By now, scholars, journalists and FBI agents have scoured every page of the Unabomber's 35,000-word manifesto for insights into his motivation, methods and message.

But few have examined an earlier work of Theodore Kaczynski, the man being held in connection with the Unabomber case. The handful of mathematicians who are familiar with his 1967 doctoral dissertation, a 75-page consideration of something known as boundary functions, consider it impressive but somewhat difficult to explain to mere mortals.

"There are some topics that are not suitable for discussion," said George Piranian, a University of Michigan mathematics professor who taught Kaczynski in the 1960s and declined to discuss the details of his student's work. "I simply do not see a way of writing something that is readable for the intelligent layman."

It's not that Kaczynski's work is long--word for word, it's good bit shorter than the Unabomber's manifesto. And the dissertation contains only five simple illustrations.

But it also contains dozens of equations, and assumes that the reader understands what a Riemann sphere, a Baire class and a Borel-measurable function are.

"The words that Kaczynski uses there are pretty easily understood by analysts," said Piranian. "To the analyst, it is beautiful."

But to most people, it's an incomprehensible mess. And Kaczynski's dissertation is like the Unabomber's manifesto in another respect as well--it's written in the first person plural.

As in, "In the first of the two chapters of this dissertation, we give a more direct proof of this result than McMillan's, and we prove . . . ."

And, "If E is any subset of X, we will say . . . ."

Writing in the first person plural is common in mathematics, said Kenneth Ribet of UC Berkeley. So in hindsight, the Unabomber's manifesto may provide an obscure hint at its alleged author's former profession.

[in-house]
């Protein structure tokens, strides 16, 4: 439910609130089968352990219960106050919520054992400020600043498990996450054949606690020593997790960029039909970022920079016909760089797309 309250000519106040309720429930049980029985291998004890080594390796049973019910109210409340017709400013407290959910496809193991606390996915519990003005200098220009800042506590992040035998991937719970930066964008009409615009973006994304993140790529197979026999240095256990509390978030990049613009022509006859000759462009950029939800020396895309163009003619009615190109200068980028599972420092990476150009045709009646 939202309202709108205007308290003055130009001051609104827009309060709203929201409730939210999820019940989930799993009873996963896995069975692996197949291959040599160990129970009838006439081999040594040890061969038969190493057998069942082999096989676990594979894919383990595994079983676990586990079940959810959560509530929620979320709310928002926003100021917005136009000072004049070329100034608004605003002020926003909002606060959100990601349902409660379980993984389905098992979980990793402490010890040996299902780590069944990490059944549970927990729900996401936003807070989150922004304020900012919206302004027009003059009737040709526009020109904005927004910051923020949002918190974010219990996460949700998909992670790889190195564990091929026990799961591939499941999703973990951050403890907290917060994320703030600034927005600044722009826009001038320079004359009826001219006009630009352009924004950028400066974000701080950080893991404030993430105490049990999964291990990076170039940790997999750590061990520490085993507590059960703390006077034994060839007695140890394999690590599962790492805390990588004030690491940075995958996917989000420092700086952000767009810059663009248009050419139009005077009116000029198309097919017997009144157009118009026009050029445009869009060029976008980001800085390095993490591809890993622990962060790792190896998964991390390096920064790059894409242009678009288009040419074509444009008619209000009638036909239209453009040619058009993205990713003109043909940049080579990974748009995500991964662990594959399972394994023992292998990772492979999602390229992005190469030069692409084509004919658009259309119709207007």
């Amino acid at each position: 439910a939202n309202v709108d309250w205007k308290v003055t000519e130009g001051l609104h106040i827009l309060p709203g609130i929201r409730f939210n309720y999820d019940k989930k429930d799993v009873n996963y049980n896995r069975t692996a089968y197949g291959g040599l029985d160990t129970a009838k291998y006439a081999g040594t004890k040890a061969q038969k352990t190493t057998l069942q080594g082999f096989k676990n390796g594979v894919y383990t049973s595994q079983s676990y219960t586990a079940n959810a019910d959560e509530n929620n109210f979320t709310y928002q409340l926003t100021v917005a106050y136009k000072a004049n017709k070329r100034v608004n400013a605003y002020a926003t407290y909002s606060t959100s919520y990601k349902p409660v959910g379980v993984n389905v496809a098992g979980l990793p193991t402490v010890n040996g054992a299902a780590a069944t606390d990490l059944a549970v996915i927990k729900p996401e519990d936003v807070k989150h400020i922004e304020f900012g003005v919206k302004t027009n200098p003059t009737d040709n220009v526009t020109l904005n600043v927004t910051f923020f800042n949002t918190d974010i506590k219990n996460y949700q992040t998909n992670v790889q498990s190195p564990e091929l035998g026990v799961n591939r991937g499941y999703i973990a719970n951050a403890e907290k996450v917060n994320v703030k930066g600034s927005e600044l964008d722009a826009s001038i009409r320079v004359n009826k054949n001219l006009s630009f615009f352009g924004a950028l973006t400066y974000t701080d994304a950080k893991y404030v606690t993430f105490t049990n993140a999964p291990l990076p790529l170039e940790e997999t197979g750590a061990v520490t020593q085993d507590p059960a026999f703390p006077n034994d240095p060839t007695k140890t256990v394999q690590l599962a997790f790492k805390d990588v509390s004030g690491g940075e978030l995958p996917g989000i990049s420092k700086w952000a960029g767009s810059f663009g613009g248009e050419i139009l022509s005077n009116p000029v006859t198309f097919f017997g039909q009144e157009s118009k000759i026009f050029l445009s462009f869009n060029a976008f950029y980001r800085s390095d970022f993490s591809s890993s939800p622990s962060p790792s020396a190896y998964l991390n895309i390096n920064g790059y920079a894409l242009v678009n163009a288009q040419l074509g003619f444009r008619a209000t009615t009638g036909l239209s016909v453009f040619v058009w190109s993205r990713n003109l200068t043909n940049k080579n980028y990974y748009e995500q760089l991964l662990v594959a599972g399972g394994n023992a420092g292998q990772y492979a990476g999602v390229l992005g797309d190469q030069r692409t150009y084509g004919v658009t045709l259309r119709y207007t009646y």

Kaczynski's math career ran from fall 1962, when he entered the University of Michigan as a graduate student in mathematical analysis, to June 30, 1969, when he resigned as an assistant professor at Berkeley.

The simplest way to understand a small piece of Kaczynski's mathematical career is to picture a situation similar to one he described in a paper titled, "On a Boundary Property of Continuous Functions." It appeared in a 1966 issue of the Michigan Math Journal and was based on part of his dissertation work.

The paper considered a circular region. Think of it as a massive Frisbee, one that might be deformed into a landscape of mountains and valleys by twisting it, pushing through it to make bulges--anything, as long as it remains circular.

For some landscapes, there will be places on the disk's edge that Kaczynski called points of curvilinear convergence. At those points, a person walking though the Frisbee landscape could find a path that gets flatter as he nears the edge.

In a completely flat landscape, that set would include any path. So every point on the circle would be a point of curvilinear convergence.

But in other landscapes there could be no such points. For example, the circle could contain a landscape of concentric hills, all the same height, separated by level valleys. That kind of rugged landscape might not offer any flattening approaches to the Frisbee's edge.

"You'd always be going up the hill and across the valley and back up again," said Pennsylvania State University mathematics professor Donald Rung.

What Kaczynski did, greatly simplified, was determine the general rules for the properties of sets of points of curvilinear convergence. Some of those rules were not the sort of thing even a mathematician would expect.

"The surprising thing is you can say anything at all," said Peter Duren, a mathematics professor who was on the committee that considered Kaczynski's dissertation at Michigan. "He was really an unusual student."

Others are less impressed. Rung, who reviewed the 1966 paper before it was published but has never met Kaczynski, said that the work "proved some nice theorems," but the paper by itself didn't constitute a brilliant career.

"I thought that they were good beginnings," Rung said of the efforts he saw.

The field that Kaczynski worked in doesn't really exist today, mathematicians said. Most of its theories were proven in the 1960s, when Kaczynski worked in it.

"He probably would have gone on to some other area if he were to stay in mathematics," Rung said. "As you can imagine, there are not a thousand theorems to be proved about this stuff."